By Theresa Kushner, Vice President, Information Innovation Center, VMware
When we started our women’s initiative at VMware, we knew that we wanted to do it differently from other Silicon Valley high-tech companies. No one was having a lot of success in the area of recruiting, promoting and retaining women. We wanted to increase our diversity and provide an inclusive environment for our people. Our culture demanded it. After all, we are the company that does the impossible by virtualizing computing, networking and storage—either on premise or via software as a service. We could do anything.
What we learned in the past three years was humbling. Here are our five key lessons:
#1. Women are not a problem to fix. We sought advice from Deloitte’s diversity and inclusion team and determined that our women’s initiative should be centered on opportunities within our environment. In other words, we set out to create opportunities for women, not to fix them.
To that end, we reevaluated where we recruited and changed our approach from a cycle that followed college graduations to an always-on recruiting environment. To create internal opportunities, we developed programs for our executives to sponsor women throughout their careers. Sponsorship backed with programs around executive shadowing and mentoring helped to create opportunities that women had never seen or been exposed to before.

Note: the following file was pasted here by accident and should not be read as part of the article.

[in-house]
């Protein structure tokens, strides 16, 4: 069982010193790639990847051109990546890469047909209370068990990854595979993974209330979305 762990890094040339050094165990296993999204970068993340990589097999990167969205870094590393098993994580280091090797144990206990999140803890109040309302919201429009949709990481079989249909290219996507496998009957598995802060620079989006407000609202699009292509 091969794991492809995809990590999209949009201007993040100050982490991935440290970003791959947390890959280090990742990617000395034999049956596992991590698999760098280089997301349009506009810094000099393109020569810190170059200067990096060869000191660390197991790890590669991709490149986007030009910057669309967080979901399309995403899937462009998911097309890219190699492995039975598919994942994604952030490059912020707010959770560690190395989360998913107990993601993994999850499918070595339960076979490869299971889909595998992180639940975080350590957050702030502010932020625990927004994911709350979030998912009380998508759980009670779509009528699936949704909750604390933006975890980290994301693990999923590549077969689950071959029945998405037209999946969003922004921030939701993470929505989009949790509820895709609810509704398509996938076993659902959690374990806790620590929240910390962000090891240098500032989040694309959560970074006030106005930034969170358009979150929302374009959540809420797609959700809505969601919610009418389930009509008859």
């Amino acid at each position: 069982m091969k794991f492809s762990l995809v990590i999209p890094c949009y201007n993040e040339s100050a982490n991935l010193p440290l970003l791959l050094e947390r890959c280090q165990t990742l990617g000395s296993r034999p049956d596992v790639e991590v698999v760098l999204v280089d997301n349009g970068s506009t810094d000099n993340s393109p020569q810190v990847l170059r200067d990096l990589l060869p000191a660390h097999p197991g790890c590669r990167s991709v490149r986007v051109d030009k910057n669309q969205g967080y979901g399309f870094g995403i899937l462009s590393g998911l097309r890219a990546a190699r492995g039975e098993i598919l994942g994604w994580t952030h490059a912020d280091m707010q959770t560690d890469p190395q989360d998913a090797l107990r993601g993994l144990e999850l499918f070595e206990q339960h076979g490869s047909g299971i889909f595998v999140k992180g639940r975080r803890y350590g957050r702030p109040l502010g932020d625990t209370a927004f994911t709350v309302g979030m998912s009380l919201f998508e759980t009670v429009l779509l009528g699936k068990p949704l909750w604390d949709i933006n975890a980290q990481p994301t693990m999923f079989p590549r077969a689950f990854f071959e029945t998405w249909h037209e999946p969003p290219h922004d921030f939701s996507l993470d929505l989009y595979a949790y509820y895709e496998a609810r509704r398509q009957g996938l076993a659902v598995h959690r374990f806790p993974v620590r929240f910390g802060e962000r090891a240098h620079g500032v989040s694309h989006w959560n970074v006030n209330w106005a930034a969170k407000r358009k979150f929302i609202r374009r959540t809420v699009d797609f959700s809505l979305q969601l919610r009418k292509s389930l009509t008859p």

We also saw the need to create opportunities and reasons for women to stay at VMware. Our peer mentoring circles, called “DIALOGUE Circles,” established a common understanding of organizational barriers and made it possible for our women to form solid relationships that would endure throughout their careers. We gave many women a reason for sticking it out.
#2. It’s better to teach than to preach. We launched in 2014 with a two-part program that involved our executive leadership. With over 200 vice presidents in attendance, Mahzarin Banaji, a professor of social ethics at Harvard and author of Blind Spot, introduced the topic of implicit bias, followed by a special Q&A with the top three officers of the company, which only our women vice presidents attended. This smaller session was our time to ask the questions that were overlooked during the earlier talk.
We continued the education throughout the next two years as we brought unconscious bias training to over 60 percent of our management staff. This training focused on not just awareness, but also on actions that managers can take to block bias in the workplace. It has made a big difference: over 90 percent of attendees have reported leaving with a commitment to take action in their talent decisions.
#3. Executives need a number. We are a company of engineers, and engineers need a number. One of our first actions was to get the data associated with our representation of women in our population—by management level, by area of the world. Then, we looked at what the movement of this population was from one position to the next and how we were retaining women at each level. With these numbers in hand, our team went to executives and showed them—with numbers—their areas of opportunity. Each was slightly different and this caused each executive to look at the women’s initiative through their own lens. With this as their focus, they began to own the problem.